Instead of telling Canadians what they will do, Conservatives put all their energy into picking holes in the Liberal plan.
Their main line of attack is based on the fact that the government is imposing two types of carbon tax.
There is the levy of $20 per tonne of greenhouse gas, eventually rising to $50, on distributors of fossil fuels. Those distributors will, presumably, pass their increased costs on to consumers.
For large industrial emitters, there is a different mechanism, what they call an output-based carbon-pricing system.
What happens here is that the government sets an emissions limit for each industry. Companies that produce less than the limit pay no tax. Instead, they receive credits based on the difference between the limit and their emissions, which they can trade for cash with companies that produce more than their limit. Those latter companies will have a choice of paying $20 per tonne of emissions to the federal government, buying credits from other companies, implementing carbon offset measures (such as planting trees) – or undertaking a combination of all three.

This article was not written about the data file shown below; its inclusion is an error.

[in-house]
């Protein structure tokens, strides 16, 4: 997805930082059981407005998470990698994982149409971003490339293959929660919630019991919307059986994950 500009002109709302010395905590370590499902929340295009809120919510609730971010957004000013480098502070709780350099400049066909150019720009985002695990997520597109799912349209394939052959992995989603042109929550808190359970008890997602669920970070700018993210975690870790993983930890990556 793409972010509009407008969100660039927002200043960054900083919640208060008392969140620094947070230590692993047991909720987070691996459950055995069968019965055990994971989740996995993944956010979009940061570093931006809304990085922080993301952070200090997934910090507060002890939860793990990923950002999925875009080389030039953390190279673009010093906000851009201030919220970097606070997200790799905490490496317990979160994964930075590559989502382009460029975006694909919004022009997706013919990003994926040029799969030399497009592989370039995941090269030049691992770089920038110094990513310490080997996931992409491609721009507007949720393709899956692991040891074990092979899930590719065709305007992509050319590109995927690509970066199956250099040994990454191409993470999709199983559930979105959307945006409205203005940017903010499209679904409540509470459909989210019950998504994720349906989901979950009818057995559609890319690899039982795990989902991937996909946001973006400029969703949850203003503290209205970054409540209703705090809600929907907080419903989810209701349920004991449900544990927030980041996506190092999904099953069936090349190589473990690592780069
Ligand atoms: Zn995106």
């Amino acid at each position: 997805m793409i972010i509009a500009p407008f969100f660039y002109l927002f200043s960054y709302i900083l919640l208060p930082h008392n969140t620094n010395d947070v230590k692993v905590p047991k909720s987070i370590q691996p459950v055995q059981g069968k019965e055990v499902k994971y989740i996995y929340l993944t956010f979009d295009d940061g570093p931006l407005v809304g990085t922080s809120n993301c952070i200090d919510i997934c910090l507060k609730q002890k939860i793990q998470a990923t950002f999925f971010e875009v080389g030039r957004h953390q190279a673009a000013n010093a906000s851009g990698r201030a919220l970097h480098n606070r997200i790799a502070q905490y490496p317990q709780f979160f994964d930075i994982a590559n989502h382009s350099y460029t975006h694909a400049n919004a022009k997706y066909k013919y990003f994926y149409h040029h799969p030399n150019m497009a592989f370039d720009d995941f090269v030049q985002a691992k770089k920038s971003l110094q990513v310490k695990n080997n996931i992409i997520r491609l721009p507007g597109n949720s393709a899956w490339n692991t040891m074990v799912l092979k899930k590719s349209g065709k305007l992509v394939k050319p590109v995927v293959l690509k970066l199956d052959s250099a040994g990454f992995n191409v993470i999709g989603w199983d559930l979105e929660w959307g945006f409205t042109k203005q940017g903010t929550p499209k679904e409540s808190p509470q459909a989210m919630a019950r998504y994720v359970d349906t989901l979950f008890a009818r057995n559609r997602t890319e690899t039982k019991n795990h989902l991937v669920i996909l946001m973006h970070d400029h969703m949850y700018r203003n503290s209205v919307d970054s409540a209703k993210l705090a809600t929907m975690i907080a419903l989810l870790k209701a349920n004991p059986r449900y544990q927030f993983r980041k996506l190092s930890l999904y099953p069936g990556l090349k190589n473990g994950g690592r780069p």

The Liberals add the important caveat that the entire package of measures aimed at industry is calibrated, in their words, to “minimize competitiveness risks for emissions-intensive, trade-exposed industrial facilities.”
Conservative leader Andrew Sheer and his opposition colleagues have seized on that “minimize risks” part. They argue that the Liberals are giving an unfair special deal to large industrial polluters, while small businesses and ordinary Canadians will have to absorb the full brunt of increased fuel costs.